Fri 1 May 2015 - A series of ICAO climate change seminars organised by ICAO during April in its five world regions was completed this week in Madrid. The aim of the Global Aviation Dialogues (GLADs) was to inform ICAO Member States on mitigation measures being undertaken to reduce carbon emissions from international aviation but in particular to explain and discuss with States a proposed market-based measure to cap the sector's net emissions from 2020. Although no formal decision has been made, a carbon offsetting scheme is emerging as the preferred option by those States currently engaged in the development process at ICAO, and delegates to the GLADs, which also included representatives from industry and civil society, were encouraged to offer ideas and recommendations on the scheme. ICAO estimates that to achieve the carbon-neutral growth goal, the airline sector could be required to spend around $2.8 billion annually on carbon offsets by 2025, rising to $11.9 billion by 2035. Read more ...

Aviation industry and NGOs press case to ICAO States on the need for a market measure to meet emissions targets | ICAO GLADs
Aviation industry and NGOs press case to ICAO States on the need for a market measure to meet emissions targets
Fri 1 May 2015 - The series of Global Aviation Dialogues (GLADs) held by ICAO in its five world regions during the past month had the aim of consulting with Member States over the design of a global market-based measure (GMBM) to address CO2 emissions from international aviation. However, there was a strong representation from the aviation industry and environmental groups at the events, both sides pressing the case for the introduction of a global scheme to mitigate the growing climate impact of the sector. "This is a crucially important issue for the industry and an MBM is an integral part of our overall strategy," IATA Senior Vice President Paul Steele told delegates to the Madrid GLAD. Despite a general lack of understanding over MBMs, he said, the GLADs had been a very constructive and positive process, with a lot of progress made. Read more ...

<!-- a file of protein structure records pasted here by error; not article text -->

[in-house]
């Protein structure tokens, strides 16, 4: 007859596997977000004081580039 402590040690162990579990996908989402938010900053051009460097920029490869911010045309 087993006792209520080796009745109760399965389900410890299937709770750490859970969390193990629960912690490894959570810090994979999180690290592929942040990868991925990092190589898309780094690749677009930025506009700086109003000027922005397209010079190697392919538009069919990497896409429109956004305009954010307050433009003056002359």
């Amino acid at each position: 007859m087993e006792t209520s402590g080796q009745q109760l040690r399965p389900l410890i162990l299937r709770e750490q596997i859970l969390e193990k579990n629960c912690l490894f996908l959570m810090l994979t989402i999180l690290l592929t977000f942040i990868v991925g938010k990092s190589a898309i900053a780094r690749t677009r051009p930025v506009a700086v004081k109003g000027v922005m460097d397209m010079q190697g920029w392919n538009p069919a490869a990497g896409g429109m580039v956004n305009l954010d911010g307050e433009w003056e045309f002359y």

JetBlue turns in impressive fuel efficiency gains but emissions continue to grow as a result of traffic growth | JetBlue
JetBlue turns in impressive fuel efficiency gains but emissions continue to grow as a result of traffic growth
Fri 24 Apr 2015 - As a result of continued growth in traffic operations, JetBlue's greenhouse gas emissions rose by 5.5 per cent in 2014 over the previous year, although it recorded its best-ever fuel efficiency performance. Measured in terms of GHG emissions per 1,000 revenue ton miles, the airline managed a reduction from 1.65 tonnes of CO2e to 1.54 tonnes, a 6 per cent improvement. According to its annual responsibility report, 'The Blue Review', just published, emissions rose from 5.9 million tonnes in 2013 to just over 6.2 million tonnes last year. However, against an industry target to improve average annual fuel efficiency by 1.5 per cent from 2009 to 2020, JetBlue is currently averaging 2.2 per cent. In addition to initiatives to reduce its carbon footprint from operations, the airline is engaged in programmes to improve onboard recycling and water conservation, and since 2008 has run an annual environment campaign called 'One Thing That's Green'. Read more ...

Air Transat, Germanwings and Cargolux look to improve their fuel efficiency programmes with Aviaso software | Aviaso,Air Transat,Germanwings,Cargolux
Air Transat, Germanwings and Cargolux look to improve their fuel efficiency programmes with Aviaso software